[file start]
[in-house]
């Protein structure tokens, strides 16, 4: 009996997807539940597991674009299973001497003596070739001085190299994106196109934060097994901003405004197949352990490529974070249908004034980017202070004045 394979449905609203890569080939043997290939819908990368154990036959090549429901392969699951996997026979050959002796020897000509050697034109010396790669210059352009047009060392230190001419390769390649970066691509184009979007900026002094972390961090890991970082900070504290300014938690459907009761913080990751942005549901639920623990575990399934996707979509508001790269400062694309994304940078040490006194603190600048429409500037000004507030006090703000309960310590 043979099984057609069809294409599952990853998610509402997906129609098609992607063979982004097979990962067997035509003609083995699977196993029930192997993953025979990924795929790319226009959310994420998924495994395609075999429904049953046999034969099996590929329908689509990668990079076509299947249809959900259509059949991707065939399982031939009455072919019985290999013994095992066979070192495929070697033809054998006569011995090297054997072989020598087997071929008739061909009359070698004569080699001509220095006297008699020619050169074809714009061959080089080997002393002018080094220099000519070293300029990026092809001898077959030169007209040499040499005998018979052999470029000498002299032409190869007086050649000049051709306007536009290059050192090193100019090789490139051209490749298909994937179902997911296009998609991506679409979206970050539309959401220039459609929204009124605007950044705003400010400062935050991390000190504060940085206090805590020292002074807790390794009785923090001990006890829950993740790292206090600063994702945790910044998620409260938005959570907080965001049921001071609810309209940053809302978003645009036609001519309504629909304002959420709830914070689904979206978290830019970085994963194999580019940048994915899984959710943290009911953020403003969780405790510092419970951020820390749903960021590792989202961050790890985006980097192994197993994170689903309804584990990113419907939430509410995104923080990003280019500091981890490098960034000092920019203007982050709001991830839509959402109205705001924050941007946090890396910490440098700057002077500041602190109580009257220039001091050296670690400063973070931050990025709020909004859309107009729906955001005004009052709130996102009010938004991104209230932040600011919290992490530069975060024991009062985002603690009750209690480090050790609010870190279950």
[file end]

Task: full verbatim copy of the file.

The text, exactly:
[in-house]
């Protein structure tokens, strides 16, 4: 009996997807539940597991674009299973001497003596070739001085190299994106196109934060097994901003405004197949352990490529974070249908004034980017202070004045 394979449905609203890569080939043997290939819908990368154990036959090549429901392969699951996997026979050959002796020897000509050697034109010396790669210059352009047009060392230190001419390769390649970066691509184009979007900026002094972390961090890991970082900070504290300014938690459907009761913080990751942005549901639920623990575990399934996707979509508001790269400062694309994304940078040490006194603190600048429409500037000004507030006090703000309960310590 043979099984057609069809294409599952990853998610509402997906129609098609992607063979982004097979990962067997035509003609083995699977196993029930192997993953025979990924795929790319226009959310994420998924495994395609075999429904049953046999034969099996590929329908689509990668990079076509299947249809959900259509059949991707065939399982031939009455072919019985290999013994095992066979070192495929070697033809054998006569011995090297054997072989020598087997071929008739061909009359070698004569080699001509220095006297008699020619050169074809714009061959080089080997002393002018080094220099000519070293300029990026092809001898077959030169007209040499040499005998018979052999470029000498002299032409190869007086050649000049051709306007536009290059050192090193100019090789490139051209490749298909994937179902997911296009998609991506679409979206970050539309959401220039459609929204009124605007950044705003400010400062935050991390000190504060940085206090805590020292002074807790390794009785923090001990006890829950993740790292206090600063994702945790910044998620409260938005959570907080965001049921001071609810309209940053809302978003645009036609001519309504629909304002959420709830914070689904979206978290830019970085994963194999580019940048994915899984959710943290009911953020403003969780405790510092419970951020820390749903960021590792989202961050790890985006980097192994197993994170689903309804584990990113419907939430509410995104923080990003280019500091981890490098960034000092920019203007982050709001991830839509959402109205705001924050941007946090890396910490440098700057002077500041602190109580009257220039001091050296670690400063973070931050990025709020909004859309107009729906955001005004009052709130996102009010938004991104209230932040600011919290992490530069975060024991009062985002603690009750209690480090050790609010870190279950």